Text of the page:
Network-to-network interface definition
Network-to-network interface (NNI) refers to the point of interconnection between two or more separate networks, allowing them to communicate with each other. This is particularly important for service providers that want to exchange traffic or extend services across each other’s infrastructures, such as between two ISPs. These NNIs often come with certain agreed-upon standards and protocols, designed for efficient traffic exchange.
See also: application programming interface
Network-to-network interface use cases:
- Data centers. Companies with multiple data centers in different locations may use NNIs to connect these facilities.
- Telecommunication carriers. Mobile network operators may use NNIs to connect their networks with other operators, especially for international roaming agreements where a subscriber of one carrier uses another carrier’s network in another country.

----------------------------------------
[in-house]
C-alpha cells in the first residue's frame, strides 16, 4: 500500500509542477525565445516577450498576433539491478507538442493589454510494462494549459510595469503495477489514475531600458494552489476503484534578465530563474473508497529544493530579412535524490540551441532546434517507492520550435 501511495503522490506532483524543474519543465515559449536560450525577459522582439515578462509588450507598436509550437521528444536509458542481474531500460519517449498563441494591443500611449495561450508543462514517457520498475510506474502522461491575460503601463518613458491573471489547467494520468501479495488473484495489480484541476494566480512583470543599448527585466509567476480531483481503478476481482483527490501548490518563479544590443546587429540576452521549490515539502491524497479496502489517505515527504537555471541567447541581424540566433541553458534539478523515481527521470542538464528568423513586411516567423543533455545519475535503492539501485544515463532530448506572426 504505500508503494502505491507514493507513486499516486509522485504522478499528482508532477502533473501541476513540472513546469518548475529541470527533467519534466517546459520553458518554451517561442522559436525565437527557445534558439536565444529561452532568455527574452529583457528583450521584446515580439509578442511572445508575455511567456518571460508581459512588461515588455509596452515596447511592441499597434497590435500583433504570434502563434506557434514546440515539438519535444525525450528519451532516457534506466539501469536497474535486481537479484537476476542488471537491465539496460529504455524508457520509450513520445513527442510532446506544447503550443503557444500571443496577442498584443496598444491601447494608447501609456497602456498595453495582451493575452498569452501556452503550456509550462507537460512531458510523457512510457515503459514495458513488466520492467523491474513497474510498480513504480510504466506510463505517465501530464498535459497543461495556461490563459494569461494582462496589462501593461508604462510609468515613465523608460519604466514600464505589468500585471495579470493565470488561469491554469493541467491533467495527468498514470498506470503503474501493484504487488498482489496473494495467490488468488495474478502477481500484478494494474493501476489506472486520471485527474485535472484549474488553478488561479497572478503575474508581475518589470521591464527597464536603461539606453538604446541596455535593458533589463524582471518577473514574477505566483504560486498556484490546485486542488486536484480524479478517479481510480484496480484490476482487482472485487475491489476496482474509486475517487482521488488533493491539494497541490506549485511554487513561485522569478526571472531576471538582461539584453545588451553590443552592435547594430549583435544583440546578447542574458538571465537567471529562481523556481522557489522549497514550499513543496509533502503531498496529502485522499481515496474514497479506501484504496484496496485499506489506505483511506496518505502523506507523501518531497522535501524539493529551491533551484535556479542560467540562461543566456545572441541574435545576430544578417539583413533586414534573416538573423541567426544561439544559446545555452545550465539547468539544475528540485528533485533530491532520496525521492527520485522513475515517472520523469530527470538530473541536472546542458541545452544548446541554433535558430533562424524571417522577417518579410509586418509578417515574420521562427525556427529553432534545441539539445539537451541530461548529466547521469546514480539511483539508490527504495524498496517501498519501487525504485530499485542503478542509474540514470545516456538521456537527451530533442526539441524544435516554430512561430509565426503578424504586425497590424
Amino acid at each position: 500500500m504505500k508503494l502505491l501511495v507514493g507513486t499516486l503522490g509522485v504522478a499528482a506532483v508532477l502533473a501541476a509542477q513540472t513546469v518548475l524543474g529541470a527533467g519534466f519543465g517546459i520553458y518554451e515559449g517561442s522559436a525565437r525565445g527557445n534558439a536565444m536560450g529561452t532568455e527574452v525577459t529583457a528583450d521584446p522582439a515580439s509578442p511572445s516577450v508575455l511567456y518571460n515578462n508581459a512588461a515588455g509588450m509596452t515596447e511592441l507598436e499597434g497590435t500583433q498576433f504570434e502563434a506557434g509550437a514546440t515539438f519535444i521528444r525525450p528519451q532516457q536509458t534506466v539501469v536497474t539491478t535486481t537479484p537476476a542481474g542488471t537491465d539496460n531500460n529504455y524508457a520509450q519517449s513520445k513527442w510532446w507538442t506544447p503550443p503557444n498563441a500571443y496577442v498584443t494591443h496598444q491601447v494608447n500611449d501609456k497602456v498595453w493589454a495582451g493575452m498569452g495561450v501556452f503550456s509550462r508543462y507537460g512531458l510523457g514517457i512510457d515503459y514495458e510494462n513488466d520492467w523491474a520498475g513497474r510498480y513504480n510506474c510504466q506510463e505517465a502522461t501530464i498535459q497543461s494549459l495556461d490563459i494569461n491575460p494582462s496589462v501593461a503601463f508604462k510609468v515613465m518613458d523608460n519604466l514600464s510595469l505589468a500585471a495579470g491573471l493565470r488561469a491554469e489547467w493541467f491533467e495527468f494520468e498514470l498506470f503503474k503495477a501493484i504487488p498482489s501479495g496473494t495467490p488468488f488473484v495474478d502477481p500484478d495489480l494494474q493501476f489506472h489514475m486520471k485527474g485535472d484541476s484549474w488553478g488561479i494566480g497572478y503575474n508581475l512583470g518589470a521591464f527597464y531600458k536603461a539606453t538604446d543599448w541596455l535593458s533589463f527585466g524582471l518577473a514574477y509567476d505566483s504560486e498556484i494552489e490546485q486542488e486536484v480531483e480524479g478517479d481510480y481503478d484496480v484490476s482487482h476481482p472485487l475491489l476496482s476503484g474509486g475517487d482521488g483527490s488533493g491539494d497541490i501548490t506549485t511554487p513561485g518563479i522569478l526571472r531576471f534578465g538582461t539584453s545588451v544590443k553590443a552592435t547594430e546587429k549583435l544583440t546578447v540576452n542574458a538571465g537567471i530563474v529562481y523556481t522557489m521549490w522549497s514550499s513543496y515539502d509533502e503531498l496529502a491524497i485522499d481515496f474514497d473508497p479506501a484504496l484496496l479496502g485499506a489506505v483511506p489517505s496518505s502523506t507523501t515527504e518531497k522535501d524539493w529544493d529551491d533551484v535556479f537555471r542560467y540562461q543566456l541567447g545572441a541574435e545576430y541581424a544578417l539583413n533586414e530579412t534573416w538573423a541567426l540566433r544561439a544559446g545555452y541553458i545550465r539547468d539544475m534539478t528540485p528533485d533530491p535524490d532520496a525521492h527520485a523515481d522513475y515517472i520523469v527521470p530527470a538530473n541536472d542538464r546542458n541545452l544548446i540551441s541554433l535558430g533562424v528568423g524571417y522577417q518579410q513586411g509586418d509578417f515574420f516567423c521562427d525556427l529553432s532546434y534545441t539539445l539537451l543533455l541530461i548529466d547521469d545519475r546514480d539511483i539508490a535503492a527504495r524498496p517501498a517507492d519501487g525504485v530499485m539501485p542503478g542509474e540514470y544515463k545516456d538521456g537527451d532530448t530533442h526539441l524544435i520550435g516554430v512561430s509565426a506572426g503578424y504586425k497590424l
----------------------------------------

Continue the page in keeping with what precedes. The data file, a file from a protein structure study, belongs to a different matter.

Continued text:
- Content delivery networks (CDNs). CDNs often optimize the delivery of web content and media by connecting ISPs and data centers to efficiently cache and deliver content close to the user.
- Internet exchanges. Internet exchanges are physical locations where ISPs and other network providers come together to exchange traffic. Each of them has an NNI with the exchange to help exchange traffic efficiently.
Types of network-to-network interface:
- Physical NNI. Refers to the physical connection (e.g., optical fiber links) between the two networks.
- Logical NNI. Involves setting up logical connections or virtual circuits over the physical interconnections.
- Routing NNI. Involves setting up routing protocols to exchange routing information and manage the paths taken by data traffic between the networks.